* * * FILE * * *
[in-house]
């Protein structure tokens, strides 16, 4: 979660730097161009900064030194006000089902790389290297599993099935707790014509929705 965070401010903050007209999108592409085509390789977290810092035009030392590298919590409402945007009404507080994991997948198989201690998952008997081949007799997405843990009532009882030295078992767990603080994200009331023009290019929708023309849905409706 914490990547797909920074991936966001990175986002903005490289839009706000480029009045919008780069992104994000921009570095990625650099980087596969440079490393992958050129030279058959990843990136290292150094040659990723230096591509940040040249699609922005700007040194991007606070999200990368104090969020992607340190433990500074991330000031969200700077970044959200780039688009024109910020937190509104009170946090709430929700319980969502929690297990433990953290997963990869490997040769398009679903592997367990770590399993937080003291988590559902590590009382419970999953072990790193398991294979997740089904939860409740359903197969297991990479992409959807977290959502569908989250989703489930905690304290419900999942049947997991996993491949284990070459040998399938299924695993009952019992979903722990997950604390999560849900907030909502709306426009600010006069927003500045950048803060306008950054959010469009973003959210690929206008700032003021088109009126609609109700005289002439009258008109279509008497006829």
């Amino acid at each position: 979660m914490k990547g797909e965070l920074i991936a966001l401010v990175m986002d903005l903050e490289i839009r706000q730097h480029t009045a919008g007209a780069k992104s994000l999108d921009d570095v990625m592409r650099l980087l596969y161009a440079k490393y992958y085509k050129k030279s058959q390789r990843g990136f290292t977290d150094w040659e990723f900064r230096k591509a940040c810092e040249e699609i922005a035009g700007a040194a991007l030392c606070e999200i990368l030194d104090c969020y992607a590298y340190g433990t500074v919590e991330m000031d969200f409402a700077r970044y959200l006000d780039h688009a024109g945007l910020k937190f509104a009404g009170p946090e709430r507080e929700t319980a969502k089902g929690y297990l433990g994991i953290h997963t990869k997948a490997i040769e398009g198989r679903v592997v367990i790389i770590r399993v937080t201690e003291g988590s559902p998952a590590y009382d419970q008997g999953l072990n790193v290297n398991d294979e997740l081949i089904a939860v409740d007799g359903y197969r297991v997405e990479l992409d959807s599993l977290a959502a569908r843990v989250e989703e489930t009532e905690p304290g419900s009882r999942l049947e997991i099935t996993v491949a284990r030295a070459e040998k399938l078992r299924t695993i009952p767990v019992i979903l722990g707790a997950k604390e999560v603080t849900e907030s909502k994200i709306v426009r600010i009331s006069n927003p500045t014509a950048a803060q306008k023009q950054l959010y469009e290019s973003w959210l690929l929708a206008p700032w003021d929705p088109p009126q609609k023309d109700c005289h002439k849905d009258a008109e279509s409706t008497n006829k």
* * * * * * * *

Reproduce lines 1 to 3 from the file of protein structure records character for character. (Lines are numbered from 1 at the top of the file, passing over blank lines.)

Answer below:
[in-house]
């Protein structure tokens, strides 16, 4: 979660730097161009900064030194006000089902790389290297599993099935707790014509929705 965070401010903050007209999108592409085509390789977290810092035009030392590298919590409402945007009404507080994991997948198989201690998952008997081949007799997405843990009532009882030295078992767990603080994200009331023009290019929708023309849905409706 914490990547797909920074991936966001990175986002903005490289839009706000480029009045919008780069992104994000921009570095990625650099980087596969440079490393992958050129030279058959990843990136290292150094040659990723230096591509940040040249699609922005700007040194991007606070999200990368104090969020992607340190433990500074991330000031969200700077970044959200780039688009024109910020937190509104009170946090709430929700319980969502929690297990433990953290997963990869490997040769398009679903592997367990770590399993937080003291988590559902590590009382419970999953072990790193398991294979997740089904939860409740359903197969297991990479992409959807977290959502569908989250989703489930905690304290419900999942049947997991996993491949284990070459040998399938299924695993009952019992979903722990997950604390999560849900907030909502709306426009600010006069927003500045950048803060306008950054959010469009973003959210690929206008700032003021088109009126609609109700005289002439009258008109279509008497006829």
């Amino acid at each position: 979660m914490k990547g797909e965070l920074i991936a966001l401010v990175m986002d903005l903050e490289i839009r706000q730097h480029t009045a919008g007209a780069k992104s994000l999108d921009d570095v990625m592409r650099l980087l596969y161009a440079k490393y992958y085509k050129k030279s058959q390789r990843g990136f290292t977290d150094w040659e990723f900064r230096k591509a940040c810092e040249e699609i922005a035009g700007a040194a991007l030392c606070e999200i990368l030194d104090c969020y992607a590298y340190g433990t500074v919590e991330m000031d969200f409402a700077r970044y959200l006000d780039h688009a024109g945007l910020k937190f509104a009404g009170p946090e709430r507080e929700t319980a969502k089902g929690y297990l433990g994991i953290h997963t990869k997948a490997i040769e398009g198989r679903v592997v367990i790389i770590r399993v937080t201690e003291g988590s559902p998952a590590y009382d419970q008997g999953l072990n790193v290297n398991d294979e997740l081949i089904a939860v409740d007799g359903y197969r297991v997405e990479l992409d959807s599993l977290a959502a569908r843990v989250e989703e489930t009532e905690p304290g419900s009882r999942l049947e997991i099935t996993v491949a284990r030295a070459e040998k399938l078992r299924t695993i009952p767990v019992i979903l722990g707790a997950k604390e999560v603080t849900e907030s909502k994200i709306v426009r600010i009331s006069n927003p500045t014509a950048a803060q306008k023009q950054l959010y469009e290019s973003w959210l690929l929708a206008p700032w003021d929705p088109p009126q609609k023309d109700c005289h002439k849905d009258a008109e279509s409706t008497n006829k």